• ’Qaeda’ suspects kill army officer in #South_Yemen

    Al-Qaeda suspects on a motorbike shot dead an army officer Thursday in Lahij province of southern Yemen, a local security official said. The gunmen opened fire at Major Bilal Karo near his home in Thalab town, “immediately killing him,” the source said, adding that the militants “suspected of belonging to Al-Qaeda” fled on their motorbike. A medical source said Karo’s body was taken to Ibn Khaldoun hospital in the province. #motorbikes in the impoverished country have become a tool for hit-and-run shootings which have killed dozens of officials in past years. read more


  • ‘Foreign Fighters’ for Israel -
    Les combattants étrangers en Israël

    The Washington Post
    By David Malet July 22

    The deaths on July 20 of two Americans serving in the Israel Defense Forces (IDF) provided an opening for critics of Israel to compare them to the foreign fighters of the Islamic State, formerly referred to as the Islamic State of Iraq and Syria (ISIS). Similar complaints have already called for other governments to criminalize volunteering for Israel to create equivalence to the prosecution of would-be jihadi Islamists. The IDF reports 4,600 foreign “Lone Soldiers” currently serving, over one-third of whom are American (it is unclear how many hold dual citizenship). Are IDF Lone Soldiers comparable to al-Qaeda-inspired jihadis or the volunteer brigades who joined the Spanish Civil War?

    The question hinges on both definitions and connotations of what a foreign fighter is. Consideration of foreign fighters by international security analysts is less than a decade old and, as political scientists inevitably do, researchers employ slightly varied definitions, so there are no universal criteria for identification. Crucially, however, most studies have assumed foreign fighters to be insurgents fighting against the government. Scholar on Islamist militant groups Thomas Hegghammer’s definition of foreign fighters specifically “excludes returning diaspora members,” and this would encompass Lone Soldiers such as Nissim Sean Carmeli, an Israeli-born Texan who was one of the Americans killed. No published academic definitions of foreign fighters would therefore include diaspora Jews fighting in the IDF.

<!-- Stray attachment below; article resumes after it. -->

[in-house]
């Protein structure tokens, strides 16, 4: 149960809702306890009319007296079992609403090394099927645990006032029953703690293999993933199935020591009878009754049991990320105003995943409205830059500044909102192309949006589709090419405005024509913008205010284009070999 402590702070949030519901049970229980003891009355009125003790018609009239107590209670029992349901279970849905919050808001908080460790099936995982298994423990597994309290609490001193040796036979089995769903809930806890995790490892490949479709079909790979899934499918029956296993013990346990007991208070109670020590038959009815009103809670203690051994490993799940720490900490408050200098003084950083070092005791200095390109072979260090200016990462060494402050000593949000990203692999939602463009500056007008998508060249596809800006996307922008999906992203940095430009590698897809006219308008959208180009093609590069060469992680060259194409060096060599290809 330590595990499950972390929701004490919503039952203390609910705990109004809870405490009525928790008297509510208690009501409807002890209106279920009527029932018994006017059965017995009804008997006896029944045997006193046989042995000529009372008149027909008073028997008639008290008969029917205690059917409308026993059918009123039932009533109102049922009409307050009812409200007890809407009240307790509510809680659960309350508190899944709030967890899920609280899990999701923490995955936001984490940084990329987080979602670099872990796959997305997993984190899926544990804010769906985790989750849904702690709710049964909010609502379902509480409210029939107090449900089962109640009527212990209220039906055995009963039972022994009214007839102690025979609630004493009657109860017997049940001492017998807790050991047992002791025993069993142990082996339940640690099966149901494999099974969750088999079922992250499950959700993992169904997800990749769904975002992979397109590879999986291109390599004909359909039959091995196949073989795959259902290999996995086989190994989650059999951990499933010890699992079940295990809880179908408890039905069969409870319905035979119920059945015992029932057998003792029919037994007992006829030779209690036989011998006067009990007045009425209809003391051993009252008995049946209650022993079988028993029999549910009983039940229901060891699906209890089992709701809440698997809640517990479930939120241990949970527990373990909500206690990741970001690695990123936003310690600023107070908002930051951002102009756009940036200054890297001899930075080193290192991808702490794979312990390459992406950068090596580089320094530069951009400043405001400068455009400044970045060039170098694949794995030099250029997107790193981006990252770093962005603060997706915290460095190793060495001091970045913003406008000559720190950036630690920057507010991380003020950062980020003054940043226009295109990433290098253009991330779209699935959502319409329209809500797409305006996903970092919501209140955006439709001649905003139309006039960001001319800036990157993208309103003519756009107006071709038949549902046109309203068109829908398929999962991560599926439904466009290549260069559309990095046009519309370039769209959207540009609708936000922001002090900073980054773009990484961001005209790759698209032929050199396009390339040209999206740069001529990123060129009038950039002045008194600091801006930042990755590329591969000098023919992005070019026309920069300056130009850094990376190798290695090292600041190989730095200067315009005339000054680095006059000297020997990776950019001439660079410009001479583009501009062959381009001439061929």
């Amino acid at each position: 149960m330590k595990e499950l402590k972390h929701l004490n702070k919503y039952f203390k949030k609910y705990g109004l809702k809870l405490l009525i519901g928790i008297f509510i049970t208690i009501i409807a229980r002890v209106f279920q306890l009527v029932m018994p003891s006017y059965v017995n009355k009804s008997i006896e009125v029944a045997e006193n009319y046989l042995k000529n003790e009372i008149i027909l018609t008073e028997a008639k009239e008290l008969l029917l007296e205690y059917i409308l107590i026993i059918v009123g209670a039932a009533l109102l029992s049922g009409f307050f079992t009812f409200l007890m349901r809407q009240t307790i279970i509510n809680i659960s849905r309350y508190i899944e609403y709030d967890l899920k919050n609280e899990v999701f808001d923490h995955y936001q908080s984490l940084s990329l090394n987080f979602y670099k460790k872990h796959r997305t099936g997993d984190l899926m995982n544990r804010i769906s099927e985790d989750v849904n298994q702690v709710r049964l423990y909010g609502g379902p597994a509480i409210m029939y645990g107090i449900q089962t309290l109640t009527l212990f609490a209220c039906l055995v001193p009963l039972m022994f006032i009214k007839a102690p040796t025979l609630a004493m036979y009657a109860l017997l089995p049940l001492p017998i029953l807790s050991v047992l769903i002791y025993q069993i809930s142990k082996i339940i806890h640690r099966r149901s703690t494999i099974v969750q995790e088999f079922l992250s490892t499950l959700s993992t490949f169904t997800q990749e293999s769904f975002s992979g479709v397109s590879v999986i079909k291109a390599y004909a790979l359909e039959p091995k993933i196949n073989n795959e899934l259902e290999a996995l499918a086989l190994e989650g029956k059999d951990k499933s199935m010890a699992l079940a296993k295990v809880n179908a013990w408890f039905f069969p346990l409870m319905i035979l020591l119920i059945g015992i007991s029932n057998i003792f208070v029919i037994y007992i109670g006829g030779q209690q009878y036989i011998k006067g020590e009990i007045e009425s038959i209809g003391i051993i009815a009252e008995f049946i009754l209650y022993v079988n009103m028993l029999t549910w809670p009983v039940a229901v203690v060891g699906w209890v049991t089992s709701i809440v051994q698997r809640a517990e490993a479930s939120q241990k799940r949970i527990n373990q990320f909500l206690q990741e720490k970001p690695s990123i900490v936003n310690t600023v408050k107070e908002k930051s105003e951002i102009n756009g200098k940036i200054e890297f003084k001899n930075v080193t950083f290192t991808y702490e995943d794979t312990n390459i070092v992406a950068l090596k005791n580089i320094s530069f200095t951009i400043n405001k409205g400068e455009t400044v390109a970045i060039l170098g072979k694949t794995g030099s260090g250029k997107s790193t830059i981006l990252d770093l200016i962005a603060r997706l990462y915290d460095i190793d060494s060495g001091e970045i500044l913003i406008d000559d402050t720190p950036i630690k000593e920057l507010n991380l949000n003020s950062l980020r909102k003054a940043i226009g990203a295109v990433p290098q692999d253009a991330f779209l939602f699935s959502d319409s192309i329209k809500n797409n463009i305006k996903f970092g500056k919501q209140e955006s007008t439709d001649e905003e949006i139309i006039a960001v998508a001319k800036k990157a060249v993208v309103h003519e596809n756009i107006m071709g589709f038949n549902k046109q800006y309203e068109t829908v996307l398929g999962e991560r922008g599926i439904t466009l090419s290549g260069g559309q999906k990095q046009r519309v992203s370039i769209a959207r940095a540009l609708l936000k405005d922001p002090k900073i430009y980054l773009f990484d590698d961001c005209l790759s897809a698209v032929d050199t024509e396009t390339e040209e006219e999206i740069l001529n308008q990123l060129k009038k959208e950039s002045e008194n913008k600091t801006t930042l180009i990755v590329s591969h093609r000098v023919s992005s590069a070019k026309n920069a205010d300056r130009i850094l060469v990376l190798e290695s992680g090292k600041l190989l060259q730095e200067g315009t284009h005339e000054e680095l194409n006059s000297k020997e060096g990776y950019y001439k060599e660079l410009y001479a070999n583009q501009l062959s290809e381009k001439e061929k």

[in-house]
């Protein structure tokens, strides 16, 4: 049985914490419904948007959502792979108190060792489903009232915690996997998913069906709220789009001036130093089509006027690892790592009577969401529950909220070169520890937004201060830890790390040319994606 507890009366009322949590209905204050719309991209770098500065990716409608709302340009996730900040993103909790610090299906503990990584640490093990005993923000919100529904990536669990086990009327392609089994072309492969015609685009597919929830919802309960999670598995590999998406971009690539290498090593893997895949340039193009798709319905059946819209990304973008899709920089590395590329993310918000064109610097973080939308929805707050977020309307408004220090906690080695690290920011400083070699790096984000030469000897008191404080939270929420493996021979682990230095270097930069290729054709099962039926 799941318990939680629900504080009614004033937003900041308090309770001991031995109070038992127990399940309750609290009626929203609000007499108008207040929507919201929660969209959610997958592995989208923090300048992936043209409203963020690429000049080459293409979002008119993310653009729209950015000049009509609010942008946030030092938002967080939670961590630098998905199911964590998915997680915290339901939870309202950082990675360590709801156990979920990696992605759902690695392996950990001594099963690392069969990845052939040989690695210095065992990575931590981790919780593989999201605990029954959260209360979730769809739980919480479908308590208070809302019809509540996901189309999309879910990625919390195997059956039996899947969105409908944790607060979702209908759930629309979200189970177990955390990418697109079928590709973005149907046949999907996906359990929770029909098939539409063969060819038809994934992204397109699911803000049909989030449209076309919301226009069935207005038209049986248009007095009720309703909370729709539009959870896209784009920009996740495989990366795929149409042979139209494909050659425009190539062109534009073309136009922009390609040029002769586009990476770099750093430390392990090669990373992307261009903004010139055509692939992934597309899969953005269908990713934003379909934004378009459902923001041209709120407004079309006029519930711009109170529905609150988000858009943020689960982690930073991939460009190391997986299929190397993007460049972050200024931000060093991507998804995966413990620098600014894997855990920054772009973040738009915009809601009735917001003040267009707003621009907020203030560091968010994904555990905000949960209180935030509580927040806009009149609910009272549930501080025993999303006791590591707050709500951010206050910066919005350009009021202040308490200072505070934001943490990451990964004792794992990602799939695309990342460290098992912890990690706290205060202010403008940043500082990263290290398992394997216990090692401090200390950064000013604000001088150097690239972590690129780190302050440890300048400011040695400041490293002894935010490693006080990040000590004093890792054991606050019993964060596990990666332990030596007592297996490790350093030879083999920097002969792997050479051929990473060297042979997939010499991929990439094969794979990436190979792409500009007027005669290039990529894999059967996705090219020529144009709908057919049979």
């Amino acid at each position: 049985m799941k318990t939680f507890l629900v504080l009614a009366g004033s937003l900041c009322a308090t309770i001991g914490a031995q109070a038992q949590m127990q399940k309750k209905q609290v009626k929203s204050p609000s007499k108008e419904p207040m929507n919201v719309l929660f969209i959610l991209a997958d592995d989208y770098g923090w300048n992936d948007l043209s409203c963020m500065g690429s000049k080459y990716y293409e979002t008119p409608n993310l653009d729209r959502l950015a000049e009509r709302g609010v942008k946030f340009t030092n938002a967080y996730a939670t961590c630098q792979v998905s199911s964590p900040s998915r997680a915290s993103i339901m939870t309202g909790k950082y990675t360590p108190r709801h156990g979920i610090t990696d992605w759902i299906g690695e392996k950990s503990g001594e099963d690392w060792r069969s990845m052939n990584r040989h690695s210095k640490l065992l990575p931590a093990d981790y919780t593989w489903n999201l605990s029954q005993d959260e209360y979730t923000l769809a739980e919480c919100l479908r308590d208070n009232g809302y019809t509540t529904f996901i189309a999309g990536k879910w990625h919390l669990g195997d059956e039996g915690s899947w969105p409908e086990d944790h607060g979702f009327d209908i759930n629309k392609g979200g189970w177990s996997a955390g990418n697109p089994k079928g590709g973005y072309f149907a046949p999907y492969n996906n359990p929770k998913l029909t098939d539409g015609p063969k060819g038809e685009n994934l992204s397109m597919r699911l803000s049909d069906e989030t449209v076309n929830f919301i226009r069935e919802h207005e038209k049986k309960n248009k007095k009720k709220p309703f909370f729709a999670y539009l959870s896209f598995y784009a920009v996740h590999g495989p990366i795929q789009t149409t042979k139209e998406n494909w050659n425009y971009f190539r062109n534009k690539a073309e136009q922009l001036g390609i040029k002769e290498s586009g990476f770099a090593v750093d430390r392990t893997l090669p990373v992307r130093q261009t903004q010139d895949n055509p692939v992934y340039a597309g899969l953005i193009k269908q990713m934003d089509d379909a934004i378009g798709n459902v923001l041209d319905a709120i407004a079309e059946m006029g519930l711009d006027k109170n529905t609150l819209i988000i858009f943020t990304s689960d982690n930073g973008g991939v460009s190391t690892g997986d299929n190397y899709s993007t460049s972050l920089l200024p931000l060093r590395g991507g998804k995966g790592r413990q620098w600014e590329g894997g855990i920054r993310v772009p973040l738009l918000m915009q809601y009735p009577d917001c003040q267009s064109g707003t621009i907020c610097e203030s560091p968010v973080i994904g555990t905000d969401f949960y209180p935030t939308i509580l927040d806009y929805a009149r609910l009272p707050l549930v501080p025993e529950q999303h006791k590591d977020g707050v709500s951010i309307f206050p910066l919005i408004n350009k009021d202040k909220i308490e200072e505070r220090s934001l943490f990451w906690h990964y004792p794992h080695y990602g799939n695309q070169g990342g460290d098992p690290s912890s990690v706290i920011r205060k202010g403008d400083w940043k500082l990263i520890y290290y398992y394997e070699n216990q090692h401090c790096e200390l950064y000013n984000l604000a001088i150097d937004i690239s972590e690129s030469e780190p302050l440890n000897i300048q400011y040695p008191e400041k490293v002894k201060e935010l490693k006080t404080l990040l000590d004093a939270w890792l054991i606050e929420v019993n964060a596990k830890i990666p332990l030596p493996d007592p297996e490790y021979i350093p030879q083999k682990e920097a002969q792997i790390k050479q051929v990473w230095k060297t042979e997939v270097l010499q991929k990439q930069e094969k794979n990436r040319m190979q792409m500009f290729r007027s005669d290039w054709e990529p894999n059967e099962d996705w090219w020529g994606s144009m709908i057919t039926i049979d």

Beyond definitions, the term “foreign fighter” generally carries an implication of illegitimacy. In late 2001, al-Qaeda’s “foreign fighters” were shipped off to the Guantanamo Bay detention center in Cuba because they were regarded as both uniquely dangerous and uniquely “unauthorized enemy combatants.” They did not uphold international norms of citizenship and military allegiance, and stated that they in fact wished to destroy the international system itself. They were also not the primarily profit-seeking mercenaries already banned under international law.

    Nearly every academic study has focused exclusively on Sunni jihadis, some incorporating Islamism in their parameters, although counterterrorism and Middle East security expert Daniel Byman has recently examined the substantial number of pro-regime Shiite volunteers who arrived in Syria from elsewhere in the region. The phenomenon is far wider than just Islamists, however. In my book “Foreign Fighters,” I analyze the surprisingly common strategy of armed groups that persuade volunteers abroad that they have a duty to protect fellow members of a transnational group facing a threat to its survival. This approach has been used by ideological affiliations including the Communist International for the International Brigades, and by religious groups like the Catholic foreign fighters on the other side of the Spanish Civil War, who were told their souls would benefit from martyrdom for Christ. It also holds for ethnic groups like the nearly 200 Albanian-Americans who joined the Atlantic Brigades to fight for the Kosovo Liberation Army, and the European volunteers defending fellow White Anglo-Saxon Protestants in the Texas Revolution who outnumbered Texan-born fighters at the Alamo three-to-one. The particular identity of the group does not affect this approach to recruitment. Today it is being used by jihadis for the Islamic State and also pro-Russian fighters for the Orthodox Dawn in eastern Ukraine.